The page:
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Seven Stories and Parables for the Week: Issue 6


A pagan landlord hired an Orthodox Christian as a gardener and warned him, “I will hire you only if you don’t utter a single word about Jesus Christ!” The Orthodox Christian replied, “No, I won’t, I promise.” And he did not utter a word about Christ for three years. All he did was diligently doing what he was supposed to do and tolerating all temptations and afflictions. Finally three years later, the pagan landlord said, “Listen, I want to be like you! Tell me everything about your God.” And he went on to become a Christian.



There was a woman who came to Elder Anatoly (Zertsalov) of Optina and requested his blessing for her to live alone, so as to be able to fast, pray, and sleep on hard wood without any obstacles. The Elder said:
— You know, the devil does not eat, does not drink and does not sleep, but he still has to live in hell because he isn’t humble. Subdue your will to the Lord’s will, and that’s what your ascetic practice should be about; be humble and admonish yourself, bear your illnesses and sorrows with gratitude — and this is greater than all feats!



Once upon a time Abba Macarius was walking from a lake to his cell. He was carrying palm branches on his shoulders when he met a devil with a scythe. The devil attacked Macarius but he couldn’t do any harm to the monk, so he said, “You are very strong, Macarius. I can’t stand against you. Although I do everything you do: you fast, and I don’t eat at all; you abstain from sleep, and I never sleep, there’s only one thing at which you are better than me.” “What is it?” Macarius asked. “Humility.” the devil replied. “This is why I can’t stand against you.”



A Greek philosopher ordered one of his disciples to give silver to those who would humiliate him. The disciple spent three years doing so. Finally, the teacher said:
— Now you can go to Athens and study wisdom.
When we was about to enter the city of Athens, the disciple saw a sage who was sitting at the city gates and cursing everyone who was going past him. He did the same to the disciple. The disciple burst out laughing.
— Why are you laughing when I curse you? — the sage wondered.
— It’s because I used to pay those who disparaged me for three years, and you do it for free.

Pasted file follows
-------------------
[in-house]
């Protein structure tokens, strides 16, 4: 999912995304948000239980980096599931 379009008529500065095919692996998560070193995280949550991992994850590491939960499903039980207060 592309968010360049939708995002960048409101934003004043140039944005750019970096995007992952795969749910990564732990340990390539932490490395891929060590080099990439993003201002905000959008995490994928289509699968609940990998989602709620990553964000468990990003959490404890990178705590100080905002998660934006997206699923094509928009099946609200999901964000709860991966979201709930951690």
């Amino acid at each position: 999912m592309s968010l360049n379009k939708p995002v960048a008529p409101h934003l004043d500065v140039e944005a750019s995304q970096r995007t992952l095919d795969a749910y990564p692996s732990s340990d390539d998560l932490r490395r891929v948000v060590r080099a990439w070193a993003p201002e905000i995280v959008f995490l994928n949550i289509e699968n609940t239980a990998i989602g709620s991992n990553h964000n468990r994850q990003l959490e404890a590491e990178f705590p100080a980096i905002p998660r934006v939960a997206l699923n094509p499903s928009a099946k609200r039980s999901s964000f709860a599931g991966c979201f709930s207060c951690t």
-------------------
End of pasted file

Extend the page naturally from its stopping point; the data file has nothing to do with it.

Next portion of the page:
— Enter the city, it’s yours. — the sage replied.



Two shepherds had a political argument. One of the shepherds was foolishly attacking the king, while the other was no less foolishly defending him. They lost their voice and even had a fight, but neither of them could prove anything to the other shepherd. The shepherds were desperate so they decided to go down the road until they find someone to settle their argument.

They left their sheep and went no one knows where, shouting at one another. Fortunately, they soon met a priest who was going to the Vespers. The shepherds told him about their argument and asked him to settle it. The priest replied, “My children! The crux of your argument is that one of you is milking a he-goat, and the other offers a sieve to carry the milk.”

The shepherds were astonished to hear this remark but suddenly remembered their duty and ran back to their sheep.



There was a monk who had a cell attendant. That cell attendant was meant to help him but he would beat the monk up and take away his bread. It happened every day, and the monk was close to death. One day, the abbot called that cell attendant, so the monk could have rest. He could be thanking God but he was praying, “Lord, I haven’t tolerated anything for your sake today, and so this day has gone in vain.”



There was a man who lived in abject poverty, loneliness, cold and hunger. Notwithstanding that fact, he would fervently thank God in his prayers every morning.
One of his neighbors came to him and said:
— Listen up, how can you be so dishonest? You cannot deceive God or yourself or us: we all know that God has made you as poor as a church mouse — and you know it, too: why do you thank him, then?
The poor man replied:
— You don’t seem to understand anything! God looked at me and thought: what does this child of mine need to grow into full measure? He needs to be hungry, cold, and lonely… He gave all those things to me so abundantly that I cannot help thanking him every day.


Source: https://azbyka.ru/days/



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